- Dominic Solanke scored twice against Italy to send England into the final
- Despite conceding early in the semi-final, Young Lions fought back to win 3-1
- Solanke puts disappointment of losing to Gli Azzurini in the European qualifiers behind him
The Jeonju World Cup Stadium fell almost silent when Italy’s Riccardo Orsolini scored against England just two minutes into yesterday’s semi-final. The muted reaction stemmed from the team dressed head to toe in white having played two of their group games at that very stadium. Jeonju was effectively home turf as even the neutral fans ardently cheered on the Young Lions.
Conceding early is never ideal, but the burden was intensified for England as they were in uncharted territory, having not fallen behind in any of the five of their previous matches at the tournament. Moreover, their opponents were Italy: the very team that had denied them in the 2016 UEFA European Under-19 Championship semi-final. Despite this latest setback, England initiated wave after wave of attack, yet failed to find an equaliser, as the first half ended 1-0.
“The atmosphere in the dressing room at half-time was calm,” Solanke told FIFA.com after the match. “We were losing but were ahead in possession and the game was far from over. We’d been able to create many chances despite going behind, so we believed we could win if we kept playing the way we had been,” he added.
As predicted, Paul Simpson’s young charges continued to probe the Italian defence and were finally rewarded with two goals from Solanke. Ademola Lookman struck in between as the forward's second in the dying minutes completed the 3-1 victory. Both the scoreline and statistics confirm this was indeed an emphatic win, but how exactly has this England side generated such resilience and fighting spirit?
“I think the key is our determination,” explained Solanke. “We never gave up, even though we were losing. Also, as we clearly remembered the disappointment and frustration of our elimination from last year’s U-19 Championship, we really believed we could win this time. It’s not that we were determined to get revenge [against Italy], but having played them before we knew we'd have a difficult game, so we pressed on and tried our hardest to find a way to win.”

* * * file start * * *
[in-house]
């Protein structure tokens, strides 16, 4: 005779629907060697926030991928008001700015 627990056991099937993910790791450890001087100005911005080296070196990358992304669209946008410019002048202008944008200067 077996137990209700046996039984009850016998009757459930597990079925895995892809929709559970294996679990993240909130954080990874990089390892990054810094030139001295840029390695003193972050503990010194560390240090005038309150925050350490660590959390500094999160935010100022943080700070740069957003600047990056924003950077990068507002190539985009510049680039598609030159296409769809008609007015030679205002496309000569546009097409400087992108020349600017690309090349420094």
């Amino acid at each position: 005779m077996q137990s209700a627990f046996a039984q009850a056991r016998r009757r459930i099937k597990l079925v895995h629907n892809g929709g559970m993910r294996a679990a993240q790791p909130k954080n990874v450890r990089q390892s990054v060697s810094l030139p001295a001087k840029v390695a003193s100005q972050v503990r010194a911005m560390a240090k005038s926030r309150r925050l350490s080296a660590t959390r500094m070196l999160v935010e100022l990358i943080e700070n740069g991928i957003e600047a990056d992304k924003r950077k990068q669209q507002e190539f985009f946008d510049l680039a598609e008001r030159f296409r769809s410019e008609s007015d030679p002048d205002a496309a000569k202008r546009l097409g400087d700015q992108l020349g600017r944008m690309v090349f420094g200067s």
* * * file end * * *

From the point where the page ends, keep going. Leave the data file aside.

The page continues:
Very few could have predicted how emphatically England have swept aside their opponents en route to the final. However, the country’s historic, maiden appearance in the final of a FIFA U-20 World Cup was not achieved overnight. Rather, it came from years of concerted effort from a core generation of players.
“Though a couple of the lads [from the European qualifiers] couldn’t be here with us today, the current squad is performing so well that we're still able to get good results. The squad was strengthened even further by the players from last year’s European U-17 Championship, so we're looking at nothing short of winning the trophy at Korea Republic 2017,” said Solanke, himself the scorer of four goals at the tournament.
“I’ve seen a couple of Venezuela’s games and, now that there are just the two of us left, I’m sure the upcoming fixture will be very difficult. The plan now is to recover properly and do our homework ahead of the final,” the 19-year-old said.
With Suwon World Cup Stadium set as their next destination, Solanke underlined his resolve and that of everyone in the England camp by saying: “The manager hasn’t said anything different to us yet. He just told us to forget the previous game and focus on the next one - the way we’ve done so far - because if we win this one last game we’d be crowned U-20 champions."